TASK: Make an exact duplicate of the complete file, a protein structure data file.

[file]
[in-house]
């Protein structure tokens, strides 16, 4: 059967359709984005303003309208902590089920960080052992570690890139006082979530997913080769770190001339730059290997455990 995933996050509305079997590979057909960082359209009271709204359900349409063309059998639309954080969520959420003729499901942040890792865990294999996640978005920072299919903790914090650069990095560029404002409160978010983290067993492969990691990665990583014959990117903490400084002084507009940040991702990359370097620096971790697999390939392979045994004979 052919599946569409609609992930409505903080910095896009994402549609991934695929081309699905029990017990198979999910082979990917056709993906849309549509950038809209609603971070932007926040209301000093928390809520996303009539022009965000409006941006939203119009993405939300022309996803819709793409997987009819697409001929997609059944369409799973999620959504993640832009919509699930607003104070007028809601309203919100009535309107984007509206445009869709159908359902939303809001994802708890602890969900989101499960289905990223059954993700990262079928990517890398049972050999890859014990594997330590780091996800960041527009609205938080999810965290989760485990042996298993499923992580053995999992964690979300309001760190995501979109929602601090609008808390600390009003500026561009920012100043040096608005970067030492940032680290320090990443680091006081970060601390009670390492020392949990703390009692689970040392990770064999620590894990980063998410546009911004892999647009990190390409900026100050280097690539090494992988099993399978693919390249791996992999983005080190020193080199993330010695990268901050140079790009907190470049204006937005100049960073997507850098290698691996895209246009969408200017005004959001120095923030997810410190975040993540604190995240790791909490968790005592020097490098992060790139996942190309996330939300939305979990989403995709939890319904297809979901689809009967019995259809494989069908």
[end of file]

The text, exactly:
[in-house]
């Protein structure tokens, strides 16, 4: 059967359709984005303003309208902590089920960080052992570690890139006082979530997913080769770190001339730059290997455990 995933996050509305079997590979057909960082359209009271709204359900349409063309059998639309954080969520959420003729499901942040890792865990294999996640978005920072299919903790914090650069990095560029404002409160978010983290067993492969990691990665990583014959990117903490400084002084507009940040991702990359370097620096971790697999390939392979045994004979 052919599946569409609609992930409505903080910095896009994402549609991934695929081309699905029990017990198979999910082979990917056709993906849309549509950038809209609603971070932007926040209301000093928390809520996303009539022009965000409006941006939203119009993405939300022309996803819709793409997987009819697409001929997609059944369409799973999620959504993640832009919509699930607003104070007028809601309203919100009535309107984007509206445009869709159908359902939303809001994802708890602890969900989101499960289905990223059954993700990262079928990517890398049972050999890859014990594997330590780091996800960041527009609205938080999810965290989760485990042996298993499923992580053995999992964690979300309001760190995501979109929602601090609008808390600390009003500026561009920012100043040096608005970067030492940032680290320090990443680091006081970060601390009670390492020392949990703390009692689970040392990770064999620590894990980063998410546009911004892999647009990190390409900026100050280097690539090494992988099993399978693919390249791996992999983005080190020193080199993330010695990268901050140079790009907190470049204006937005100049960073997507850098290698691996895209246009969408200017005004959001120095923030997810410190975040993540604190995240790791909490968790005592020097490098992060790139996942190309996330939300939305979990989403995709939890319904297809979901689809009967019995259809494989069908």